Sometimes we think we’re preaching to the converted here at Home Cinema Buyer when we talk about the qualities and benefits of Blu-ray, so for this review we’re doing something different. We’ve taken our trusty and great quality upscaling Denon DVD player and a standard edition of Terminator Salvation starring Christian Bale, and we’re going to put it head to head against the rather good Sony BDP-S560 and the Blu-ray edition of the film. The big question is not whether the difference between them is obvious, but if it is worth it.
Firstly, of course we have to insert both discs into the players. The Denon has a standard disc tray which ejects at the click of a button on the remote, but the Sony’s disc tray is hidden behind a sleek looking fold down front fascia, and can only be inserted by pressing eject button on the player rather than the remote. The DVD gets to the main movie menu first – just over a whole minute quicker than the Blu-ray player in fact. However, despite the delay, it is still a massive improvement on the first Blu-ray players and the wait is a little more worthwhile. Firstly the quality of the menus on the Blu-ray player is striking and they appear sharper and smoother than the DVD. Whilst this is to be expected, they are also quicker to switch between – select the ‘Special Features’ menu option on the disc for example and the Sony responds almost instantly, with the DVD taking a second or so before appearing. Click the ‘Scene Selections’ menu option and it is a similar story with the cycling between the chapter previews taking longer on the DVD player, and whilst not much of a delay is still enough to make it feel clunky and a little dated. Switch to the players set up menus and the graphical power of the Blu-ray player helps the options look smooth and modern, with sleek usability. The Denons set up menus look clunky and very linear in comparison – still highly functional of course, but looking dated. So in terms of usability, the Blu-ray player is much more enjoyable and easy to operate, to the point that the much longer loading times are quickly forgotten as you explore the disc contents with ease.
If there was one area where the comparison was going to have an obvious outcome – this was it. But we are interested in knowing if the difference is worthwhile not if it is noticeable, so let’s put them to the test. The sharpness and picture quality of Terminator Salvation on the Blu-ray player was instantly noticeable. The level of detail is apparent in almost every scene, and as an example, just under an hour into the film when Marcus Wright is walking to the resistance base there was a moment when a magnetised mine quivered in the sand as he walked past. Watch this on the DVD version and the detail is quite impressive with the fact that the movie was filmed in high definition being obvious, but watch it on the Blu-ray version and you can see every grain of sand shake. This is the important point about Blu-ray – it is capable of displaying the level of pixel detail that is required to make those tiny grains of sand really stand out and look exactly like they would if you were there. The fast motion scenes also look smoother on the Blu-ray and are less jarring and make more comfortable viewing as a result. Switching between the versions during the start of the film, and the DVD edition looks to be lacking sharpness compared to the Blu-ray as you would expect. But switch back and forth later in the film when you have got used to the quality of the Blu-ray version, and the DVD starts to look, frankly, a little fuzzy. On our 68″ screen at 720p, the Blu-ray version was far superior, but even on a 32″ screen you will notice the difference in the sharpness.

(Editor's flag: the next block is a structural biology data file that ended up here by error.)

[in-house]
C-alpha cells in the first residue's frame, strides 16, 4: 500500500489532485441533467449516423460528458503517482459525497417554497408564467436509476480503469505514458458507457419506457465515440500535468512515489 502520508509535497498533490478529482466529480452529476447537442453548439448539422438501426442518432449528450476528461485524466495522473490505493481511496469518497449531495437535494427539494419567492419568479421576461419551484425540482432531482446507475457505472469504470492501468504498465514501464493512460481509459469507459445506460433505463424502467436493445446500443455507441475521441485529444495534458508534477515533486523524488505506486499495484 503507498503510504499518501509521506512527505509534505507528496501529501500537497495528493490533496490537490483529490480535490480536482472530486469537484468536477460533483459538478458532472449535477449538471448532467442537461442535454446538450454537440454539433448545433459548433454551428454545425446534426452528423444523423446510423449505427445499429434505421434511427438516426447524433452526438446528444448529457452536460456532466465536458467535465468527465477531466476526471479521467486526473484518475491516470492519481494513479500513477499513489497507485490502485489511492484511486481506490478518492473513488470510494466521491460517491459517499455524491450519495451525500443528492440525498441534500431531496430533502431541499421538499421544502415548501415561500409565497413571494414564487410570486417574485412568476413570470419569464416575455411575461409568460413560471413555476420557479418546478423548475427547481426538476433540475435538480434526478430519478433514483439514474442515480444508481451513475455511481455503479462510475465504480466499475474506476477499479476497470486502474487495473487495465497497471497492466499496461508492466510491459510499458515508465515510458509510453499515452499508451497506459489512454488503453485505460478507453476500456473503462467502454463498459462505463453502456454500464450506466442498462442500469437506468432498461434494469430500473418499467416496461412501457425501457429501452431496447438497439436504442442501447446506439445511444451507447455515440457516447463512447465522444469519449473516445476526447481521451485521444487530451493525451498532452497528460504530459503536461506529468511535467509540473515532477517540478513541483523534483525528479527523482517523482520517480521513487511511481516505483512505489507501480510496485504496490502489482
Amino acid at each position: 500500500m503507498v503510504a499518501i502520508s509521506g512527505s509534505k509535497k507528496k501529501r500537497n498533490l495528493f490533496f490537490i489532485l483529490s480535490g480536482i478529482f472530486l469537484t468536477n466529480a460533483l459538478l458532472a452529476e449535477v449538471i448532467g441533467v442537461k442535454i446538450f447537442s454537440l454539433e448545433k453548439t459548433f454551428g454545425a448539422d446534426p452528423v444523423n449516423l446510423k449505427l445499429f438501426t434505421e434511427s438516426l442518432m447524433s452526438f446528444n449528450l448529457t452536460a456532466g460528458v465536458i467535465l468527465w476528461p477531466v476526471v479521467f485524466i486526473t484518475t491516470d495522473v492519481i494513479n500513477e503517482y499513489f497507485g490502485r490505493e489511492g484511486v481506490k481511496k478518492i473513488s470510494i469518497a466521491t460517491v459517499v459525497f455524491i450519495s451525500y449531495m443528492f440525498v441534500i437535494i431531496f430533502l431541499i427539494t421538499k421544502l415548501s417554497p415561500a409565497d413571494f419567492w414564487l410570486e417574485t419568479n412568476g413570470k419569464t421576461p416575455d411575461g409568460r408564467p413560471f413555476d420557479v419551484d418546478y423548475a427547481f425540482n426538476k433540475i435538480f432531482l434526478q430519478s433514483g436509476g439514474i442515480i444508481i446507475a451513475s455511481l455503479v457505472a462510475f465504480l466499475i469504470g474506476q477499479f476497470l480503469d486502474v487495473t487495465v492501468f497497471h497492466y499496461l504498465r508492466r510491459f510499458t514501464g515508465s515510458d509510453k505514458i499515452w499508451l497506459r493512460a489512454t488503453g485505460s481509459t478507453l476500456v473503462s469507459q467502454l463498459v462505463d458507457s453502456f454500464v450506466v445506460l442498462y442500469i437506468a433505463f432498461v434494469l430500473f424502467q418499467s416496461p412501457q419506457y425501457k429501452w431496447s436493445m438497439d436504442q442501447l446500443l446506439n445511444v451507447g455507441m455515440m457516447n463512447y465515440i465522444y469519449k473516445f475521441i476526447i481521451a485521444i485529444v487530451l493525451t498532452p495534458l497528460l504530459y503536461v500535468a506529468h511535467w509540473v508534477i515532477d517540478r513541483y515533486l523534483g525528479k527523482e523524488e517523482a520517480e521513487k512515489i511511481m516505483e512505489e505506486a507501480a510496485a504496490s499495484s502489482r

The DVD version of Terminator Salvation we had output a Dolby Digital 5.1 sound track and was very impressive with all the explosions and action sequences displaying a good deep bass and sharp treble sounds giving it a crisp, atmospheric sound. The Blu-ray version was in a different league though – the difference in sound was astonishing – it was almost as if the Onkyo amplifier has been unleashed. This was partly to be expected as the DTS-HD Master audio soundtrack on the Blu-ray version is completely uncompressed so every bit of detail that was present on the original is present here. To get the full benefits of this you will really need a home cinema set up as the difference when watching a movie through your television will not be as apparent. But if you have a home cinema system then you’ll be in for a treat, and if you don’t, you’ll probably want to get one soon!
It is pretty obvious where we stand on this. As home cinema enthusiasts we want to drag every last drop of quality out of our systems, so when we can get such a big difference without much effort, then it is a pretty easy decision. If you are new to Blu-ray and you have a 37″ or below high definition television, then Blu-ray will give you a more enjoyable movie experience both in terms of picture and sound as well as usability. If you have a 40″ television or above, and a home cinema system, then it really is a no brainer – Blu-ray is the best choice. As much as we love the DVD format (and we do really, really love DVD!), it has had its day now – Blu-ray is the way to go.
How we tested
We hooked up both the DVD player and the Blu-ray player via HDMI cables to our Onkyo HD amplifier and set both discs playing. When we wanted to flick between the different editions it was then a simple process of simply switching the input source on the amplifier. There was a delay of a couple of seconds when the screen went blue as the HDCP handshake took place but apart from that it was a simple process. The DVD player can output a 720p upscaled image so we used this setting on the Blu-ray player too to keep things fair – but bear in mind that 1080p on the Sony would be even better! Finally, many thanks to the Blu-ray Disc Association for lending us the Sony BDP-S560.